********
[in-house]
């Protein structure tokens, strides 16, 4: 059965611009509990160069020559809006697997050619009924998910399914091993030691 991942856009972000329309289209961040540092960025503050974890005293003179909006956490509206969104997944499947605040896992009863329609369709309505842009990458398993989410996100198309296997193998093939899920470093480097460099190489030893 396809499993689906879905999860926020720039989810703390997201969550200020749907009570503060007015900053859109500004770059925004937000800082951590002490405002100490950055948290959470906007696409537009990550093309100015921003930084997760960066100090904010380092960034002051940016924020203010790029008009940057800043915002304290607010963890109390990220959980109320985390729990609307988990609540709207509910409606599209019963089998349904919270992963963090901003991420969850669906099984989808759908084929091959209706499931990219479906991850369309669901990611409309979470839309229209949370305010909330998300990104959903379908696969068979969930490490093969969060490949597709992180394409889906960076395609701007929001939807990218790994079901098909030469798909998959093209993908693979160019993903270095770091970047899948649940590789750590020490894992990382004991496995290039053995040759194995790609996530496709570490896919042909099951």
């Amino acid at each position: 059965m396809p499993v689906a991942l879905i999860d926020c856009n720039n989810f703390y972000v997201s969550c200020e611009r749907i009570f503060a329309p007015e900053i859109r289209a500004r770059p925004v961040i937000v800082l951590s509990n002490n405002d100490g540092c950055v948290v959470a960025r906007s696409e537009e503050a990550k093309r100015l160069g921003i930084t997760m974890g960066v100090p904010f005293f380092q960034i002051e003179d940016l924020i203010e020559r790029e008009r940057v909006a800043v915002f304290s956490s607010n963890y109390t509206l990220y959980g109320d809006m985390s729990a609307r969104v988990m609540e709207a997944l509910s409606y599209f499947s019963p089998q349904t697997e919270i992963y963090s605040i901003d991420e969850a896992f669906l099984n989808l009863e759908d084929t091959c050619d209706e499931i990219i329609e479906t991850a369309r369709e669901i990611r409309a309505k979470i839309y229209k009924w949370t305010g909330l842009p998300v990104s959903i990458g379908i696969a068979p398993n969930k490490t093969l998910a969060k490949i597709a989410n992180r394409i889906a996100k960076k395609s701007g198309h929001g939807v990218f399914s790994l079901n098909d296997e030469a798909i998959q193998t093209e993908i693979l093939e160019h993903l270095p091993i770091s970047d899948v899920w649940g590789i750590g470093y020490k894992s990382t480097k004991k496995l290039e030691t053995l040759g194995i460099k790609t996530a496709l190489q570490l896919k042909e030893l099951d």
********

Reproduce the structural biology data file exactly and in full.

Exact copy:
[in-house]
């Protein structure tokens, strides 16, 4: 059965611009509990160069020559809006697997050619009924998910399914091993030691 991942856009972000329309289209961040540092960025503050974890005293003179909006956490509206969104997944499947605040896992009863329609369709309505842009990458398993989410996100198309296997193998093939899920470093480097460099190489030893 396809499993689906879905999860926020720039989810703390997201969550200020749907009570503060007015900053859109500004770059925004937000800082951590002490405002100490950055948290959470906007696409537009990550093309100015921003930084997760960066100090904010380092960034002051940016924020203010790029008009940057800043915002304290607010963890109390990220959980109320985390729990609307988990609540709207509910409606599209019963089998349904919270992963963090901003991420969850669906099984989808759908084929091959209706499931990219479906991850369309669901990611409309979470839309229209949370305010909330998300990104959903379908696969068979969930490490093969969060490949597709992180394409889906960076395609701007929001939807990218790994079901098909030469798909998959093209993908693979160019993903270095770091970047899948649940590789750590020490894992990382004991496995290039053995040759194995790609996530496709570490896919042909099951």
């Amino acid at each position: 059965m396809p499993v689906a991942l879905i999860d926020c856009n720039n989810f703390y972000v997201s969550c200020e611009r749907i009570f503060a329309p007015e900053i859109r289209a500004r770059p925004v961040i937000v800082l951590s509990n002490n405002d100490g540092c950055v948290v959470a960025r906007s696409e537009e503050a990550k093309r100015l160069g921003i930084t997760m974890g960066v100090p904010f005293f380092q960034i002051e003179d940016l924020i203010e020559r790029e008009r940057v909006a800043v915002f304290s956490s607010n963890y109390t509206l990220y959980g109320d809006m985390s729990a609307r969104v988990m609540e709207a997944l509910s409606y599209f499947s019963p089998q349904t697997e919270i992963y963090s605040i901003d991420e969850a896992f669906l099984n989808l009863e759908d084929t091959c050619d209706e499931i990219i329609e479906t991850a369309r369709e669901i990611r409309a309505k979470i839309y229209k009924w949370t305010g909330l842009p998300v990104s959903i990458g379908i696969a068979p398993n969930k490490t093969l998910a969060k490949i597709a989410n992180r394409i889906a996100k960076k395609s701007g198309h929001g939807v990218f399914s790994l079901n098909d296997e030469a798909i998959q193998t093209e993908i693979l093939e160019h993903l270095p091993i770091s970047d899948v899920w649940g590789i750590g470093y020490k894992s990382t480097k004991k496995l290039e030691t053995l040759g194995i460099k790609t996530a496709l190489q570490l896919k042909e030893l099951d």